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VAT Bad Debt Relief Account

16th Jun 2022
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Sometimes HMRC Officers may be accused of ‘splitting hairs.’ But the law is the law. And, if the law imposes a specific obligation on a taxpayer, any non-compliance may lead to unwelcome consequences, including an assessment, with penalties and interest.

Regency Factors Ltd [2022] EWCA 103 is one such decision. The taxpayer provided factoring services to its clients. The accounting system as described in the FTT decision was certainly complex. (www.bailii.org/uk/cases/UKFTT/TC/2019/TC07010.html ) A substantial sum was claimed under VAT Bad Debt Relief provisions. HMRC said the claim was invalid. In part, the assessment was issued because of the taxpayer’s alleged failure to comply with the record-keeping requirements in VAT Regulations 168 and 169.

Para 117 of the FTT decision reads:

"Regulation 169 requires a company which claims BDR to keep certain records as set out in regulation 168(2).  The appellant says it does so, and I have no reason to doubt that it keeps the records as listed.  But s 168(3) requires them to be kept “in a single account”, to be known as “the refunds for bad debts account”.  It is in this single account that the writing off must be recorded.  But the appellant says it does not have a single account.  It has a “Bad Debts Write Off Account” which Mr Farrell refers to in his second witness statement.  In my view the record keeping by the appellant is insufficient to comply with regulation 168 and particularly paragraph (3).  The purpose of having a single refunds for bad debts account in which write offs are shown is to establish an audit trail that HMRC investigators can easily check.”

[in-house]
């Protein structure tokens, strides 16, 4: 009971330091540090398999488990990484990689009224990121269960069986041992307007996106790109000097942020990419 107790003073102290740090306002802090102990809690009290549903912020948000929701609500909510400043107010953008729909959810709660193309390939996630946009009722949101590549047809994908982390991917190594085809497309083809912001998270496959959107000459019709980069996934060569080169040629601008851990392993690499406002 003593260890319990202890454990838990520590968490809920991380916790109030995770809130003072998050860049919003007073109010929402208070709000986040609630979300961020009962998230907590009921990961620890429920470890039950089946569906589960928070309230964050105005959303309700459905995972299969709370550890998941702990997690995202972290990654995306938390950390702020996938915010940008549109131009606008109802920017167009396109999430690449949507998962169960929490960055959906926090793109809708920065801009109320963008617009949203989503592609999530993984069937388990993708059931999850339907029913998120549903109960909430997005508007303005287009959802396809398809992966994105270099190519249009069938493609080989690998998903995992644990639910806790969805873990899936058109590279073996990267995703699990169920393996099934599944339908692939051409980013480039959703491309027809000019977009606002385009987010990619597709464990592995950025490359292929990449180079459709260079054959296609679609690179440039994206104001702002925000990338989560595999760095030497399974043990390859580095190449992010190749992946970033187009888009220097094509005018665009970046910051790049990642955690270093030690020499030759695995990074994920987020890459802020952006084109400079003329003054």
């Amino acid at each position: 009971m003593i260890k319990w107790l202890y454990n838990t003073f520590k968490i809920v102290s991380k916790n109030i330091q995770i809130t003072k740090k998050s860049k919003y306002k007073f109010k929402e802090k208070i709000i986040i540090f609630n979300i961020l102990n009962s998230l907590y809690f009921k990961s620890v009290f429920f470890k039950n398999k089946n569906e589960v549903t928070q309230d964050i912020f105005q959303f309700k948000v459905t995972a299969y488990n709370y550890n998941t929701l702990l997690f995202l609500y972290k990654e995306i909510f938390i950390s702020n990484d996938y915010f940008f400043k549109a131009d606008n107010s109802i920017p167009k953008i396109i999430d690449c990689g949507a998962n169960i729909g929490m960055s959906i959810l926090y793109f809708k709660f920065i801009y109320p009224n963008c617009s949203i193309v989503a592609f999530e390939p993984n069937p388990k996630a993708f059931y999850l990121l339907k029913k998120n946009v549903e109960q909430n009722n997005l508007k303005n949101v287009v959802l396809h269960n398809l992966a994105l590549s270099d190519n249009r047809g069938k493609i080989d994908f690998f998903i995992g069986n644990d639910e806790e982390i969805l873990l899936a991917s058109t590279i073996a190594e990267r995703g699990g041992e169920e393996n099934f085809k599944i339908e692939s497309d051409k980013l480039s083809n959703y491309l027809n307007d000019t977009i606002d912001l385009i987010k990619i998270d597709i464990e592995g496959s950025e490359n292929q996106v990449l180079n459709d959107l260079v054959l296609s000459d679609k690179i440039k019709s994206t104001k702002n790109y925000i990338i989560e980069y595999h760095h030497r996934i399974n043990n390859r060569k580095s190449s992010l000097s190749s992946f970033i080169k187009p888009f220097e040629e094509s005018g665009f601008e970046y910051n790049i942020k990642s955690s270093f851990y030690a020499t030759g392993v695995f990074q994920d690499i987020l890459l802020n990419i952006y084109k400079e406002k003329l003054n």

The Court of Appeal, from para 22, considers the domestic legislation. At para 33, the Court stated that it was common ground that the taxpayer had not maintained a singe account as required by Reg 168(3). Witness evidence had been given to the FTT to that effect.

The Court commented, following the FTT and UT, that a single Bad Debt Relief account provided an audit trail for HMRC Officers to check. The taxpayer had not maintained one, so the appeal was dismissed.

This is the Court of Appeal decision: www.bailii.org/ew/cases/EWCA/Civ/2022/103.html

  

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By Paul Crowley
19th Jun 2022 13:19

If Richard says they got it wrong, then they got it wrong.
I recommend to clients to keep things simple, so than even I can understand what they are doing.

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